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Jordan Downs Housing Projects is a 700-unit public housing apartment complex in Watts, Los Angeles, California next to David Starr Jordan High School. It consists of 103 buildings with townhouse style units ranging in size from one bedroom to five bedrooms. The complex is owned and managed by the Housing Authority of the City of Los Angeles (HACLA). The complex was built by the Federal Government in the mid-1940s and was the first Veterans Housing Project in the country. It was named for the oldest residents in the area, David Starr Jordan, and Samuel Elliot Downs.
The complex is bounded by Grape Street to the west, 97th Street to the north, Alameda Street to the east, and 103rd Street to the south. This large area had been used as a truck farm for years and during the second World War it supplied vegetables for the surrounding communities of Watts, South Gate and Lynwood.
The complex was originally developed as semi-permanent housing for war workers during World War II. In the early 1950s, HACLA converted it to public housing; it was among the last of the public housing projects in Watts to be opened for that purpose. It opened in 1955, shortly after new mayor Norris Poulson ended all new public housing in the city.
The development, like others in the area, began partially integrated; however, its tenancy rapidly became majority black, approaching 100% by the mid-1960s. This rapid change occurred for a number of reasons. Many of the veterans who still lived in the projects in the early 1950s moved out as they were able to purchase homes. Blacks, still migrating west after the war ended, gravitated toward areas like Watts that already had sizeable black populations. In addition, at least in the first decade of the post-war period, restrictive covenants helped channel recent migrants into Watts and away from nearby suburban cities such as Compton.
1960s to 1980s
Across the next four decades, Jordan Downs and the other project houses came to be seen as microcosms of the ills of society: either of the dependency of individuals on the welfare state, as conservatives argued, or of institutional racism, lack of access to education and jobs, and the cycle of poverty, as liberals argued. The rapid decrease in manufacturing jobs in Los Angeles depressed the area; at the same time, the concentration of impoverished citizens, combined with a pervasive sense of disenfranchisement and official indifference or hostility, made the housing projects likely breeding-grounds for crime. Jordan Downs was one of the flashpoints of the 1965 Watts riots. Like the other housing projects, Jordan Downs benefited relatively little from the influx of federal money and attention that followed the riots. In the seventies and eighties, despair about the post-war model of public housing and declining federal spending in this area served to further dilapidate this and the other area projects.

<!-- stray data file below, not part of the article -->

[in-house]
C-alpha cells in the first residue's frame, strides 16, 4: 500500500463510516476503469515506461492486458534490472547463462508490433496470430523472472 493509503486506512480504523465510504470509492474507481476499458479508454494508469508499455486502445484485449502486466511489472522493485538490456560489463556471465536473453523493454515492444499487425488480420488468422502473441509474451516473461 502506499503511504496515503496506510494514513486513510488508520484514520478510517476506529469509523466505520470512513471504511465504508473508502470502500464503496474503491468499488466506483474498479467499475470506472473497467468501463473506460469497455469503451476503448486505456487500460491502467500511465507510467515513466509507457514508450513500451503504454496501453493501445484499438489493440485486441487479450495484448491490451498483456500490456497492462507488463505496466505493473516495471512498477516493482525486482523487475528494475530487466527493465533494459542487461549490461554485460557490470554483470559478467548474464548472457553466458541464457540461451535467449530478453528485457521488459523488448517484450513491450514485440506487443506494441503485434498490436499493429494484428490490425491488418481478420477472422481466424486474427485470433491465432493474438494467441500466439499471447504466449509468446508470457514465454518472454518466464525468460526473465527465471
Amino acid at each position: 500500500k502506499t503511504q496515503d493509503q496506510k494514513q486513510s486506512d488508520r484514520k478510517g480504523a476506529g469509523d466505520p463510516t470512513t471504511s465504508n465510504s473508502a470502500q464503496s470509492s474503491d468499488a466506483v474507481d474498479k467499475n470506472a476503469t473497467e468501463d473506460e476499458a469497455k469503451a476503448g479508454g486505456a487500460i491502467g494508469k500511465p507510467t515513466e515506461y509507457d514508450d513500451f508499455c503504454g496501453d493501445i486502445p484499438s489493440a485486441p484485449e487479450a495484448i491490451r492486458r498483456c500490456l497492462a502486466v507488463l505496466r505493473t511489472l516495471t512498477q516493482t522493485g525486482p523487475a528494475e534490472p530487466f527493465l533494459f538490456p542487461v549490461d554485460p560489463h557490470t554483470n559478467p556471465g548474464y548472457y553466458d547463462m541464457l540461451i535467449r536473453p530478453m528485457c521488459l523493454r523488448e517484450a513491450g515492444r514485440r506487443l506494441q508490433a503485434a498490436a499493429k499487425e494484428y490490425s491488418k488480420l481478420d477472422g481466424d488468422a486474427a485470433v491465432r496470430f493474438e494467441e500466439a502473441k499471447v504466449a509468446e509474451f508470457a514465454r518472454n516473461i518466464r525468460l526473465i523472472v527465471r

By the mid-1980s, Jordan Downs was probably most famous among the general public as one of the homes to the newly-prominent street gangs: in this case, the Crip gang named after Grape Street. In 1989, claiming that HACLA had failed to improve quality of life at the project, executive director Leila Gonzalez-Correa announced plans to sell the project to a private developer at market value. The plan was intended to provide a fresh influx of money while preserving the land as low-income housing. The plan was eventually cancelled in the face of opposition from residents and the Los Angeles City Council; potential buyers also noted that the security and insurance risks associated with the project would be likely to make Jordan Downs an unprofitable investment. The controversy contributed to Gonzalez-Correa's departure from the housing authority at the end on 1989.
1990s and today
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In the early 1990s, Jordan Downs witnessed the same social changes that marked the city as a whole. The changing demographics of Watts were reflected in tenancy at the project, as Latin American tenants began to make inroads into the long-sizeable black majority at the facility. This transformation, though generally peaceful, was accompanied by occasional tension. In 1991, there were brief calls for separate Latino housing in the projects. The calls were spurred by a racially-charged tragedy. An arson fire killed five members of a Mexican family. In the confusion of the blaze the family's grandfather shot a black neighbor, Gregory Moore, who had come to help the family. The grandfather believed that Moore was one of the arsonists; the family felt it had been targeted because family members had repeatedly complained to housing authorities about drug dealers in front of their apartment. Shortly after, police arrested three middle-aged drug addicts who said that dealers had promised to pay them to terrorize the Zunigas. Two of the arsonists received life imprisonment; the third received a lighter sentence for testifying for the prosecution.
The Grape Street Crips wore purple bandanas in their left pocket. They were key players in both the Watts truce that preceded the 1992 Los Angeles riots and the more general truce agreed to in the wake of the riots. As a result, Jordan Downs was comparatively peaceful for the balance of the 1990s. The resurgence of gang violence in the new century, combined with steep cutbacks in police patrols, has led to a steady increase in gang violence since 2002.
The complex is featured in the movie Menace II Society.
Track star Florence Griffith-Joyner was raised in the complex.
Jordan Downs residents are zoned to the following public schools:
All three are in the Los Angeles Unified School District.